Edmund Husserl's Freiburg Years

Edmund Husserl's Freiburg Years: 1916-1938

J. N. MOHANTY
Copyright Date: 2011
Published by: Yale University Press
Pages: 512
https://www.jstor.org/stable/j.ctt1npzng
  • Cite this Item
  • Book Info
    Edmund Husserl's Freiburg Years
    Book Description:

    In his award-winning bookThe Philosophy of Edmund Husserl: A Historical Development, J. N. Mohanty charted Husserl's philosophical development from the young man's earliest studies-informed by his work as a mathematician-to the publication of hisIdeasin 1913. In this welcome new volume, the author takes up the final decades of Husserl's life, addressing the work of his Freiburg period, from 1916 until his death in 1938.

    As in his earlier work, Mohanty here offers close readings of Husserl's main texts accompanied by accurate summaries, informative commentaries, and original analyses. This book, along with its companion volume, completes the most up-to-date, well-informed, and comprehensive account ever written on Husserl's phenomenological philosophy and its development.

    eISBN: 978-0-300-17623-0
    Subjects: Philosophy

Table of Contents

  1. Front Matter
    (pp. i-vi)
  2. Table of Contents
    (pp. vii-viii)
  3. Preface
    (pp. ix-x)
  4. Introduction
    (pp. 1-2)

    This introduction is primarily for those who may not have read myPhilosophy of Edmund Husserl: A Historical Development(New Haven: Yale University Press, 2008), of which this present work is a continuation. In that preceding volume I traced the development of Husserl’s thought from his Halle years through the Göttingen period. The story began with the 1886 workPhilosophy of Arithmeticand ended with 1913’sIdeas toward a Pure Phenomenology and Phenomenological Philosophy. Thus the previous volume covered a period of almost thirty years, and in this volume we take up the story from 1916, when Husserl moved to...

  5. Part I Completion of the First Systematization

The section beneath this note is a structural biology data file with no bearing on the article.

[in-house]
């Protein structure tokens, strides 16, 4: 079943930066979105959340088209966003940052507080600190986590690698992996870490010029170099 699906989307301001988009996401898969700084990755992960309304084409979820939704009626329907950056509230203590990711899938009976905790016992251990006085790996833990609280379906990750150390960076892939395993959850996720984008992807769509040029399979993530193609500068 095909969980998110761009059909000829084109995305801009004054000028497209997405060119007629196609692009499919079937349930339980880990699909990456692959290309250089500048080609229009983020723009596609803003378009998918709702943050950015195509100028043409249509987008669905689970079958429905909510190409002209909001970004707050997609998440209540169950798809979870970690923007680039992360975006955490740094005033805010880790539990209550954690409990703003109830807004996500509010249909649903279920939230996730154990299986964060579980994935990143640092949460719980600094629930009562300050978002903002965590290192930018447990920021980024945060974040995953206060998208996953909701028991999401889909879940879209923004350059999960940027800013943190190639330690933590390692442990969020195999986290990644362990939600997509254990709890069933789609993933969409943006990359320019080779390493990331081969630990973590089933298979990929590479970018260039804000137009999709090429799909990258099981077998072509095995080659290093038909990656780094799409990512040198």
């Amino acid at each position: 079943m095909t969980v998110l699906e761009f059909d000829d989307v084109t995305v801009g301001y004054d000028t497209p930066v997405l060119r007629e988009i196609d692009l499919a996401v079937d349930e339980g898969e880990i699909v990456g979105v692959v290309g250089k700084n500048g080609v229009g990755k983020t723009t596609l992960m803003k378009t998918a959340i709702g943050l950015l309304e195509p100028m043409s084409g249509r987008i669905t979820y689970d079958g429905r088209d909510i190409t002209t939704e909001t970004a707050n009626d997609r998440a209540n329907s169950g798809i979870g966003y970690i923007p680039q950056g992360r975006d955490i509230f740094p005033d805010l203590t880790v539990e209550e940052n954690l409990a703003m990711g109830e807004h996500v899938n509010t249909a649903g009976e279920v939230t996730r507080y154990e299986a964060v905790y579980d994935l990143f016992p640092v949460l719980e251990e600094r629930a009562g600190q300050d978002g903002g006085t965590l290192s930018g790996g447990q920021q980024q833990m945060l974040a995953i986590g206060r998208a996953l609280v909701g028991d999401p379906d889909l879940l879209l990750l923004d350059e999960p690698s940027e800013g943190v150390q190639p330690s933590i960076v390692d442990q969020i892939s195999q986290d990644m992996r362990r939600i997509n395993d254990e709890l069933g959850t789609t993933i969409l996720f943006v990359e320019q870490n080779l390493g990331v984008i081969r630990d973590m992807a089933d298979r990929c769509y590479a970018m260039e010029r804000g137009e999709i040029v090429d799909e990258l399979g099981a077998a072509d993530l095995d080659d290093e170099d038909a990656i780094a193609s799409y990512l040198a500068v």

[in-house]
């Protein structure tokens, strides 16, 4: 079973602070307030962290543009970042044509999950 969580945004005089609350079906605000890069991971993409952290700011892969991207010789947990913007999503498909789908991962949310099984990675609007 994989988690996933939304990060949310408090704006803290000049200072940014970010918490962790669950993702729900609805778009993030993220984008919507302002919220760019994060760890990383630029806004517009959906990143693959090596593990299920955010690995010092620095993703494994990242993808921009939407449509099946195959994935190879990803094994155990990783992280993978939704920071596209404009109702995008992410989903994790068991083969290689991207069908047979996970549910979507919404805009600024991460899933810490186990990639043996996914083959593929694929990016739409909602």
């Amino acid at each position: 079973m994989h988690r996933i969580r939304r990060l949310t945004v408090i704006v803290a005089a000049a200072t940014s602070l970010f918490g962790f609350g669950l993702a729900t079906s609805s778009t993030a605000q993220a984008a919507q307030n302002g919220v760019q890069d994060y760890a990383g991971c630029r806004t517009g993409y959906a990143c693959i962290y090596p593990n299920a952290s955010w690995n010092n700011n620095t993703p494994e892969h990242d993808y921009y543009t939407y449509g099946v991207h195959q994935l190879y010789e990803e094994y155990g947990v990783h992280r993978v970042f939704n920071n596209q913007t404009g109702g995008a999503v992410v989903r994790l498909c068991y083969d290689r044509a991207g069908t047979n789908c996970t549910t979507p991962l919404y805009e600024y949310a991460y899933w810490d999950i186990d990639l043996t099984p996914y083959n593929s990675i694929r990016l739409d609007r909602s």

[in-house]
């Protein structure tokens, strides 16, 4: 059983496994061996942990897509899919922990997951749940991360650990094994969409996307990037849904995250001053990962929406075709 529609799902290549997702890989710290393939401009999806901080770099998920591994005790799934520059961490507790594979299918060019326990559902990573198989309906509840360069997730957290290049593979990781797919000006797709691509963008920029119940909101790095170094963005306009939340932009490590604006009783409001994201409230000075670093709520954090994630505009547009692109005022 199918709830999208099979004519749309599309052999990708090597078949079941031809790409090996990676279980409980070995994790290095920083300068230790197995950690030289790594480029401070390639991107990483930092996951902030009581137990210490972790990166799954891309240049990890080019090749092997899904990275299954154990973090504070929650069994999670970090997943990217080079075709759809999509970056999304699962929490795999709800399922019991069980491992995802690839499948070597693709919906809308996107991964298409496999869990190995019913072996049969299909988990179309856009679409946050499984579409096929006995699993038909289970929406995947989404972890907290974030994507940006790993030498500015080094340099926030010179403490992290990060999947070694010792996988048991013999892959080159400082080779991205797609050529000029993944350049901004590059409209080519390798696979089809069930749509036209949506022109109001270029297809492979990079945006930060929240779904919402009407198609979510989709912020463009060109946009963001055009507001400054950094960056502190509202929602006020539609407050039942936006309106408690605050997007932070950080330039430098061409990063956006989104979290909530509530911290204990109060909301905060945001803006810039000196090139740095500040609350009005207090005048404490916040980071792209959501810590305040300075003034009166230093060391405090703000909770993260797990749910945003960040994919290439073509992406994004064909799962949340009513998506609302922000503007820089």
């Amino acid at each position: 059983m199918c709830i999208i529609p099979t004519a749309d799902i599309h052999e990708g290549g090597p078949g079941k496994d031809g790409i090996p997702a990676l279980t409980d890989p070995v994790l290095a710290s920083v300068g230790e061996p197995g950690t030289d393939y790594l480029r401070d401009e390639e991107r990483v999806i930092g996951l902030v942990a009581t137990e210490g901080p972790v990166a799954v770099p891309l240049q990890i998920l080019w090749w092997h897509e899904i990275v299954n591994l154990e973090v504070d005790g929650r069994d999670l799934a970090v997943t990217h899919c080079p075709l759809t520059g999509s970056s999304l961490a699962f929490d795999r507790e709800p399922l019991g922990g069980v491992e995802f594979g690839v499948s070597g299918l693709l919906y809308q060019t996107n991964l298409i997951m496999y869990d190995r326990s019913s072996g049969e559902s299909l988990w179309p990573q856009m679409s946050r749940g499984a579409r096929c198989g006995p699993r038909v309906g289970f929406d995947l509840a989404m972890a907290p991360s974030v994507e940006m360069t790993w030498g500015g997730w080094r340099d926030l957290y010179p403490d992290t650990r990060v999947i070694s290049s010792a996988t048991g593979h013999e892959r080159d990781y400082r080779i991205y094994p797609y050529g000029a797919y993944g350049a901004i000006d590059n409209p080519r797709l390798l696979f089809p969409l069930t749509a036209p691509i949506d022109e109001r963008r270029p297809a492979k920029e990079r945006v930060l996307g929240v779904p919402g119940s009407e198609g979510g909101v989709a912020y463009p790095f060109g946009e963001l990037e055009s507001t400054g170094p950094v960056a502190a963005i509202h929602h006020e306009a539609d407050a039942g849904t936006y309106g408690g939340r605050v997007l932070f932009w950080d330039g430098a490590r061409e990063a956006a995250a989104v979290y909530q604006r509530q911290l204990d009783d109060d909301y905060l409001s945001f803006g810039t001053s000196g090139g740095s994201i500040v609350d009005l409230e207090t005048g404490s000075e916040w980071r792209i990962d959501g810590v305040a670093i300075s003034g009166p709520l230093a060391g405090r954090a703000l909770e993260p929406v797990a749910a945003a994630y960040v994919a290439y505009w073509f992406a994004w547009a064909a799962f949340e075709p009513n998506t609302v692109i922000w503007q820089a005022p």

• 1 The Freiburg Project
      (pp. 5-8)

      Before I begin my exposition of Husserl’s work let me briefly summarize the philosophical accomplishments of the Göttingen years, so that we keep in mind where precisely Husserl took off in Freiburg. These are:

      1. Already in Halle, Husserl had broken though the Brentanian circle and had come to appreciate higher mathematics as a purely formal theory, especially geometry as a formal science of a definite manifold. All this rules out the possibility of a psychologistic theory of the foundations of mathematics.

      2. In theLogical Investigations, the greatest achievement, no doubt, was the refutation of psychologism in philosophy of logic. To...

    • 2 The Inaugural Lecture on “Pure Phenomenology”
      (pp. 9-12)

      Husserl seizes the opportunity of his inauguration as professor to present his philosophy—transcendental phenomenology, its method and its field of research—to the audience, his colleagues in Freiburg, who are not familiar with his newly developed mode of thinking.¹ Beginning with a quick reference to the revolutionary changes that have been taking place in the spiritual life of humankind, the dissolution of norms that previously were regarded as unchangeable, Husserl brings them all under the concept of “dissatisfied reason” (“die unbefriedigte Vernunft”). Even philosophy exhibits such a change. The well-established styles of doing philosophy were in flux. It is...